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Author: Edcrawf One star, 50 posts Add to my Favorite Fools Ignore this person (you won't see their posts anymore) Number: of 308881  
Subject: Getting Better All The Time... Date: 11/24/2000 12:38 AM
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Ok, so I'm listening to a Beatles CD as I write this, the new "1" CD, which allows me to cheat as I have all thier stuff. So what does this have to do with credit card debt? Well, some stuff. First of all the title sums up my state of mind. Back in August I had $7,900 in debt and hope to pass on my experience to some people. First of all I am VERY LUCKY in that I can live with one of my parents while taking care of debt. The interest on the cards was 22% and killing me. I was also behind on payments. What I got one of my folks to do was get a CD at 2% interest rate for another, lower rate. This was after I paid off some of the 7900. The checks were sent out and I was so releived to not be paying 22% interest. Now, I am repaying my debt to one of my parents via the bank at a 2% interest rate. I recommend a CD for paying down credit card debt. I also cut up my cards and only use a debit card with the exception of one credit account to pay fo internet access. That is AMEX and has to be paid off in full each month so there can be no more messing around. Reason #2 why I used a Beatles song title? I have alot of thier CD's and that was part of unwise spending. I would never part with them and enjoy them, but I would have saved more.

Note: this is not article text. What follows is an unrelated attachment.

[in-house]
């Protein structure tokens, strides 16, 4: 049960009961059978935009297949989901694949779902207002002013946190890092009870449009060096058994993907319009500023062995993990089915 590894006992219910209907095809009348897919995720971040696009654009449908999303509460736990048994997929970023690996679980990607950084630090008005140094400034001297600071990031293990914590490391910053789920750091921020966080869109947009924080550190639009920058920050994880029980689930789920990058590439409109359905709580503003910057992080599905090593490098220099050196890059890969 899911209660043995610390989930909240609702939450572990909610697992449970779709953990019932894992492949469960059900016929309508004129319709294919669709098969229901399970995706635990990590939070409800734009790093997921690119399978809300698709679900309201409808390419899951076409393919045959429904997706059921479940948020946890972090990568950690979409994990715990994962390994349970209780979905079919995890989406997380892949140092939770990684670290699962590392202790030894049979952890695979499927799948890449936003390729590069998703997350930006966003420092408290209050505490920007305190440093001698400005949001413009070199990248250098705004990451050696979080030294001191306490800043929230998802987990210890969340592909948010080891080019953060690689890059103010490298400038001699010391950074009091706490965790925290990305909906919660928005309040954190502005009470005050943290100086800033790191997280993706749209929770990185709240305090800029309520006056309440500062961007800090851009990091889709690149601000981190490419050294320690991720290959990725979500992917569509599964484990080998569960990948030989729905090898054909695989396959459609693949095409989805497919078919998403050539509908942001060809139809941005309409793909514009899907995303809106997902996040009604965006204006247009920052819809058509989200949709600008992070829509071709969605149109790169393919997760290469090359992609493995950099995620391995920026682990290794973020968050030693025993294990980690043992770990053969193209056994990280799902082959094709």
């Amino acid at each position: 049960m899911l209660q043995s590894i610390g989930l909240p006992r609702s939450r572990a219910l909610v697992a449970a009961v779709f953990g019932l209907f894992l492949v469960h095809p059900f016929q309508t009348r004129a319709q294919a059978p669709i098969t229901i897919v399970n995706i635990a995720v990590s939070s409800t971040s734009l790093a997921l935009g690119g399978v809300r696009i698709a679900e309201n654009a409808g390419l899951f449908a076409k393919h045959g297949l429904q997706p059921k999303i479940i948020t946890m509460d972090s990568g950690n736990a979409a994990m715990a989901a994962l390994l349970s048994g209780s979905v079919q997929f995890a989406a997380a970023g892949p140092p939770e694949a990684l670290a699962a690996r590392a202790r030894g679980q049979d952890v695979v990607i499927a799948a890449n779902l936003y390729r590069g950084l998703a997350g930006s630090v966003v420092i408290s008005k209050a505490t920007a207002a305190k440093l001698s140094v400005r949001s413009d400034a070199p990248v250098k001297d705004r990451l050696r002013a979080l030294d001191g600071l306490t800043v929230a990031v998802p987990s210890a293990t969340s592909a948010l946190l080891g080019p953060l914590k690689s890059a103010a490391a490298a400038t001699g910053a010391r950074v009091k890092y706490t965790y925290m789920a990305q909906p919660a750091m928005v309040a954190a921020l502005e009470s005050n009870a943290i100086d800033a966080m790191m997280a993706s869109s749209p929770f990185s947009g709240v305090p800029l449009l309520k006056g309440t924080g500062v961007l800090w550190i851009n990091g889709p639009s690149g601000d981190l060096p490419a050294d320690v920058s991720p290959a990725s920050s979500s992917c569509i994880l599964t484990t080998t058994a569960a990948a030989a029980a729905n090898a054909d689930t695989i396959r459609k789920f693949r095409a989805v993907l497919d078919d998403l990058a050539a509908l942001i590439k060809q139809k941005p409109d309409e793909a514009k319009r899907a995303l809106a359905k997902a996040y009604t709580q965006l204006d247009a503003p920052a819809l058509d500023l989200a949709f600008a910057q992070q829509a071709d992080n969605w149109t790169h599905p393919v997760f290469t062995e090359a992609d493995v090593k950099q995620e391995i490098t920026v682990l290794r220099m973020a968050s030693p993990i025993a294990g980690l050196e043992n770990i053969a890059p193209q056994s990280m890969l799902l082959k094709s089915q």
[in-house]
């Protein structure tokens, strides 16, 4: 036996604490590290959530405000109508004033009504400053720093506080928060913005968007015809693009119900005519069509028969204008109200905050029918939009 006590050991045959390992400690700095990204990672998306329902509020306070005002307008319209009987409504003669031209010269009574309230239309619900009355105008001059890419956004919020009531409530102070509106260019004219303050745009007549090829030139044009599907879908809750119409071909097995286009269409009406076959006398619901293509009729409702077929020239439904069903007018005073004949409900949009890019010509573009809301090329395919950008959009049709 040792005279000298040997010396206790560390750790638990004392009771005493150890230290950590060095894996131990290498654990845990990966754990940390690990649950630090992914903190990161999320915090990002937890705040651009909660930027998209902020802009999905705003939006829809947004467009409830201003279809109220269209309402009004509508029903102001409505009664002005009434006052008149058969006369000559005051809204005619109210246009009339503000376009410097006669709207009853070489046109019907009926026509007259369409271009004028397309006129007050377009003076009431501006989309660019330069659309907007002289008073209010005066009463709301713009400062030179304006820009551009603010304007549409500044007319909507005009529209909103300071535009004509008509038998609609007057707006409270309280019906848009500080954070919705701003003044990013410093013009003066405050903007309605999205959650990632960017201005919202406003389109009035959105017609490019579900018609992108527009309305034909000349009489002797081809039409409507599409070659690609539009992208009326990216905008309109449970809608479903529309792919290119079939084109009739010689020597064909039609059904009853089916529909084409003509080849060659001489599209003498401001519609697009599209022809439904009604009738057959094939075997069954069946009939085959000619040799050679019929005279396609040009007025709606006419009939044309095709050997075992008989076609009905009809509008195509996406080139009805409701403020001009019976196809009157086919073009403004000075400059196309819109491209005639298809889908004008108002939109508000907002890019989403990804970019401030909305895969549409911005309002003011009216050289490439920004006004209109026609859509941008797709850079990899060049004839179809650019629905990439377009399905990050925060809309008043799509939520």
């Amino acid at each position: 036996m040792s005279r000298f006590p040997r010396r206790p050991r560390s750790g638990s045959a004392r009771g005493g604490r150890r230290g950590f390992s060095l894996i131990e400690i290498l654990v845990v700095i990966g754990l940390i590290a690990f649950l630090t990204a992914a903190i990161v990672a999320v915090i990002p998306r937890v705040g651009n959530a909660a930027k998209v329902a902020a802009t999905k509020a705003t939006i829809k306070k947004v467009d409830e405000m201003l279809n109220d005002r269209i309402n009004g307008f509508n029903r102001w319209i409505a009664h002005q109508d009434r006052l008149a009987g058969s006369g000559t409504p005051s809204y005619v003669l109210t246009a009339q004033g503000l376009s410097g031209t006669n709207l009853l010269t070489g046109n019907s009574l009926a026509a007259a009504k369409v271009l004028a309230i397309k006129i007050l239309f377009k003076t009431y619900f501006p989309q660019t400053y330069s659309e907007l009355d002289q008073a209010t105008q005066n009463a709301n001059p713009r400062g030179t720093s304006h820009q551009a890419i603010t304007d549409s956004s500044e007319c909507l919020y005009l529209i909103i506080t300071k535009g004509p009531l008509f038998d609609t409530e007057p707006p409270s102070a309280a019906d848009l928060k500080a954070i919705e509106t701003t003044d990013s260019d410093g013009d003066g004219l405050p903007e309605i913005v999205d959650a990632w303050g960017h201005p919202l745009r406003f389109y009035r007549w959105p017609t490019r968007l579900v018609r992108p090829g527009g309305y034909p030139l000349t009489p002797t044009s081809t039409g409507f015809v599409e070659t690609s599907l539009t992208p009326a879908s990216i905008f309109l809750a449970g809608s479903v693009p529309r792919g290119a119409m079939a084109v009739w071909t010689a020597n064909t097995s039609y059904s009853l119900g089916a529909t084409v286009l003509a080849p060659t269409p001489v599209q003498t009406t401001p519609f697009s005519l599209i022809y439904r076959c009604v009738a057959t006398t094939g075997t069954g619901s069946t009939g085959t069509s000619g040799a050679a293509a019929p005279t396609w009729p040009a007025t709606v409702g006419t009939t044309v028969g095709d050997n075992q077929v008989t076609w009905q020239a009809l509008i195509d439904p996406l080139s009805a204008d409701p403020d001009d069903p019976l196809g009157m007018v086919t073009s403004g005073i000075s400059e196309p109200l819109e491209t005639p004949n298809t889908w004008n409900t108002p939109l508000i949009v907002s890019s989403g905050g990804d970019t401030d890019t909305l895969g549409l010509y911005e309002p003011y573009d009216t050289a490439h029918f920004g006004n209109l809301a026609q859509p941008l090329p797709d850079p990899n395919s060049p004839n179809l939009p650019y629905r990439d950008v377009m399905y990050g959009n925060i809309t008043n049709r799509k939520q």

Now, my only question to anyone out there. Where do I go once I get to the point that I have paid off the CD, which should be by April or May as I can pay a lot of it each month. What would be some good and sound investments to finally get money working for me and not me working for money. I'm only 25 but already sick of debt, etc. I want to be smart with my money and never have to worry about "bad debt" again. Any advice appreciated. Granted I can't take it as an "absolute stock recommendation" or anything like that, but would like at least some sort of guidline or options for possible decisions down the line from people with better financial skills or more experience than I have got. You can also email me at: edcrawf@bellatlantic.net

Thank You In Advance.

Edward Crawford
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